by Nina York
Coincidentally, two major holidays in the Virgin Islands calendar come back to back – Emancipation Day July 3, marking the date in 1848 when the enslaved population of the then Danish West Indies gained their freedom, and the American July 4 Independence Day, celebrating the birth of the United States as a nation in 1776.
While both holidays celebrate freedom, Emancipation here became more symbolic than actual, as the large number of enslaved field workers gained little by now being responsible for their own sustenance on very low wages, in part because of failing sugar cane harvests and lower prices for cane sugar, which now competed with beet sugar grown in temperate climate zones.
Anticipating this unfortunate outcome, the Danish Governor, Peter von Scholten, took early remedial steps by instituting an education system for the children of the enslaved throughout the three islands. Starting in 1841, eight handsome schools designed by architect Albert Løvmand were built on St. Croix, all of the same design, as well as five on St. Thomas and two on St. John. You can see several of these buildings today – at Estate Diamond on the Queen Mary Highway, at Peter’s Rest near the Coca-Cola plant, and especially at La Grande Princess (Route # 75), where the Theodora Dunbavin School continues as a learning institution.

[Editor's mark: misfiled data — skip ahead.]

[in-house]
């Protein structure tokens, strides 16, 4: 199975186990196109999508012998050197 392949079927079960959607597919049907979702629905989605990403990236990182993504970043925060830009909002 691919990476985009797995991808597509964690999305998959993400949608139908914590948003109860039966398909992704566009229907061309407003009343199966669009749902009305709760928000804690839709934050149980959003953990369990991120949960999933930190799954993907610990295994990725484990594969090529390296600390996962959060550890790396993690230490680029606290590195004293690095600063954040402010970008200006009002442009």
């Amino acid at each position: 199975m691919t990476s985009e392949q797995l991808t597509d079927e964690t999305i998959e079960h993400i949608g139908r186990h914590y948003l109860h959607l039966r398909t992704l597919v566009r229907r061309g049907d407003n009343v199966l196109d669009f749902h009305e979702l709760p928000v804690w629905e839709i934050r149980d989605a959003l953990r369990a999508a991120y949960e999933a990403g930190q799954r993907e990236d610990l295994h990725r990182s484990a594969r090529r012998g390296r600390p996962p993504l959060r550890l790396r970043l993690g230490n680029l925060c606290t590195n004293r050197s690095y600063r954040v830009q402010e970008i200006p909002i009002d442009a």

In von Scholten’s time, young children of the enslaved, from the age of 6 to 12, had to attend school five days a week for three hours, whereas the older children only attended on Saturdays. Still, this was a bold and unique experiment, with the objective of teaching the children the skills that would enable them to gain a livelihood later as free persons. This move revealed that emancipation was his ultimate intention for that suppressed large segment of the population of the islands. In this effort, he was no doubt encouraged by his consort Anna Heegaard, a local free woman of mixed blood.
So far as the Danish connection to the July 4 Independence Day, Denmark is probably the only foreign country to officially celebrate that date, sponsored by an organization known as the Rebild Society that has members in Denmark and the U.S. Founded in 1912 by Danish-Americans, this non-profit friendship society celebrates the reciprocal cultural and educational achievements it has enabled at an annual outdoor festival in a scenic location in Jutland known as the Rebild Hills and features a keynote speaker of renown, musical entertainment, and fellowship and fun during the informal lunch served, always with a member or two of the royal family attending.
St. Croix has once hosted, in 1992, the annual spring meeting of the Rebild Society and will be doing so again in 2017, our Centennial year. After all, what better site could be found to demonstrate friendship between Denmark and the United States than this island?
by Nina York